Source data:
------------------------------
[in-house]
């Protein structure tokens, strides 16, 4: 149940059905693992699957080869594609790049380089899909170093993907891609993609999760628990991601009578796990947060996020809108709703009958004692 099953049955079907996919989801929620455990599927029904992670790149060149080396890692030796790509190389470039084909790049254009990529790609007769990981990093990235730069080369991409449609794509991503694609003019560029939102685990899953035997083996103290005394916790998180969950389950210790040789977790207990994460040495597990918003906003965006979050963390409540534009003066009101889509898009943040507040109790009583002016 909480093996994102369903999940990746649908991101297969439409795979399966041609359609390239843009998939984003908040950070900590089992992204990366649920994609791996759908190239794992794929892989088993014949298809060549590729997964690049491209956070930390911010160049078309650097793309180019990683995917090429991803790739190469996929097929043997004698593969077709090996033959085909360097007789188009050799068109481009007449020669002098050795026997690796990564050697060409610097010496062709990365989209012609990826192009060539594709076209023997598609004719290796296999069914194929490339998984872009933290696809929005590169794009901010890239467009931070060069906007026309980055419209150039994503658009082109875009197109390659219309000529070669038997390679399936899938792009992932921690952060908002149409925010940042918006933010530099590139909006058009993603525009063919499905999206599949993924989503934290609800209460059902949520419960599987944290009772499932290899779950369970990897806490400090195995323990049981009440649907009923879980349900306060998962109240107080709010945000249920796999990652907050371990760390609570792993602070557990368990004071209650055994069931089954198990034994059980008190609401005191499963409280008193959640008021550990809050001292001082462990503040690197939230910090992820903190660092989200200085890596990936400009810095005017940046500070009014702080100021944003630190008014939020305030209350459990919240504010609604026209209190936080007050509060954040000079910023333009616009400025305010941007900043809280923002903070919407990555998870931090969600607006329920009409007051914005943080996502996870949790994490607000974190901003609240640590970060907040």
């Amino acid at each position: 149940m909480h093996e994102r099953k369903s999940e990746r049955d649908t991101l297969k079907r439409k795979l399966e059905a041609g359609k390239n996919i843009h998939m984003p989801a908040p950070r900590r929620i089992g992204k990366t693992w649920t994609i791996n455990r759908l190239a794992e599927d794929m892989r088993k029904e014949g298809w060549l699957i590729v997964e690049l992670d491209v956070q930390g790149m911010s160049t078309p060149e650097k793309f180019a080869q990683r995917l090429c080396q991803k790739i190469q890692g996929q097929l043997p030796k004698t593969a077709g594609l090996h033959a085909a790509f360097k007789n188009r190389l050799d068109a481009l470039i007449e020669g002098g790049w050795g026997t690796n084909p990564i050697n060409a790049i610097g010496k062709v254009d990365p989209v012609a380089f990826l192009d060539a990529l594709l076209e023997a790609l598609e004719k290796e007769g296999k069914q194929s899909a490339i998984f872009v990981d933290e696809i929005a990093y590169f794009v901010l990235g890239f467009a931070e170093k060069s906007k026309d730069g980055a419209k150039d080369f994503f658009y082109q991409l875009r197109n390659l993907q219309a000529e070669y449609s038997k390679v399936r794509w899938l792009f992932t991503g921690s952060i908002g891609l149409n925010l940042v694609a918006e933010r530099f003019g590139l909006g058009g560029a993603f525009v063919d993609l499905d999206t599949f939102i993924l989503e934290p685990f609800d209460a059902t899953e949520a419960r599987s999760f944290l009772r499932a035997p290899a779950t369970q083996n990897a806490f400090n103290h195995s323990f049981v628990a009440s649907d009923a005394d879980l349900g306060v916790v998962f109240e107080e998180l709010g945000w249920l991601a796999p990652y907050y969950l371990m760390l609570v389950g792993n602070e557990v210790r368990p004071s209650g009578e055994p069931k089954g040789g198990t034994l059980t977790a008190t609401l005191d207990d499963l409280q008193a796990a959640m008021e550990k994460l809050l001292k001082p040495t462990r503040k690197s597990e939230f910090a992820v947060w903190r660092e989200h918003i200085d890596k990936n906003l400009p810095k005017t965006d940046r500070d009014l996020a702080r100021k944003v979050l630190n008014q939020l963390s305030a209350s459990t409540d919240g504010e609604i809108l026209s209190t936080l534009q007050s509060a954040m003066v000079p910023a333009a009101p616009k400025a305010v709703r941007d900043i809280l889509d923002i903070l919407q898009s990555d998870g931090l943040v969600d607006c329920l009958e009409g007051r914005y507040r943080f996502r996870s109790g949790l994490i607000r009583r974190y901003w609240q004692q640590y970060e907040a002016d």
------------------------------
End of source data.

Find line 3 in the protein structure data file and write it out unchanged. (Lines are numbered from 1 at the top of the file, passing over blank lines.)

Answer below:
């Amino acid at each position: 149940m909480h093996e994102r099953k369903s999940e990746r049955d649908t991101l297969k079907r439409k795979l399966e059905a041609g359609k390239n996919i843009h998939m984003p989801a908040p950070r900590r929620i089992g992204k990366t693992w649920t994609i791996n455990r759908l190239a794992e599927d794929m892989r088993k029904e014949g298809w060549l699957i590729v997964e690049l992670d491209v956070q930390g790149m911010s160049t078309p060149e650097k793309f180019a080869q990683r995917l090429c080396q991803k790739i190469q890692g996929q097929l043997p030796k004698t593969a077709g594609l090996h033959a085909a790509f360097k007789n188009r190389l050799d068109a481009l470039i007449e020669g002098g790049w050795g026997t690796n084909p990564i050697n060409a790049i610097g010496k062709v254009d990365p989209v012609a380089f990826l192009d060539a990529l594709l076209e023997a790609l598609e004719k290796e007769g296999k069914q194929s899909a490339i998984f872009v990981d933290e696809i929005a990093y590169f794009v901010l990235g890239f467009a931070e170093k060069s906007k026309d730069g980055a419209k150039d080369f994503f658009y082109q991409l875009r197109n390659l993907q219309a000529e070669y449609s038997k390679v399936r794509w899938l792009f992932t991503g921690s952060i908002g891609l149409n925010l940042v694609a918006e933010r530099f003019g590139l909006g058009g560029a993603f525009v063919d993609l499905d999206t599949f939102i993924l989503e934290p685990f609800d209460a059902t899953e949520a419960r599987s999760f944290l009772r499932a035997p290899a779950t369970q083996n990897a806490f400090n103290h195995s323990f049981v628990a009440s649907d009923a005394d879980l349900g306060v916790v998962f109240e107080e998180l709010g945000w249920l991601a796999p990652y907050y969950l371990m760390l609570v389950g792993n602070e557990v210790r368990p004071s209650g009578e055994p069931k089954g040789g198990t034994l059980t977790a008190t609401l005191d207990d499963l409280q008193a796990a959640m008021e550990k994460l809050l001292k001082p040495t462990r503040k690197s597990e939230f910090a992820v947060w903190r660092e989200h918003i200085d890596k990936n906003l400009p810095k005017t965006d940046r500070d009014l996020a702080r100021k944003v979050l630190n008014q939020l963390s305030a209350s459990t409540d919240g504010e609604i809108l026209s209190t936080l534009q007050s509060a954040m003066v000079p910023a333009a009101p616009k400025a305010v709703r941007d900043i809280l889509d923002i903070l919407q898009s990555d998870g931090l943040v969600d607006c329920l009958e009409g007051r914005y507040r943080f996502r996870s109790g949790l994490i607000r009583r974190y901003w609240q004692q640590y970060e907040a002016d």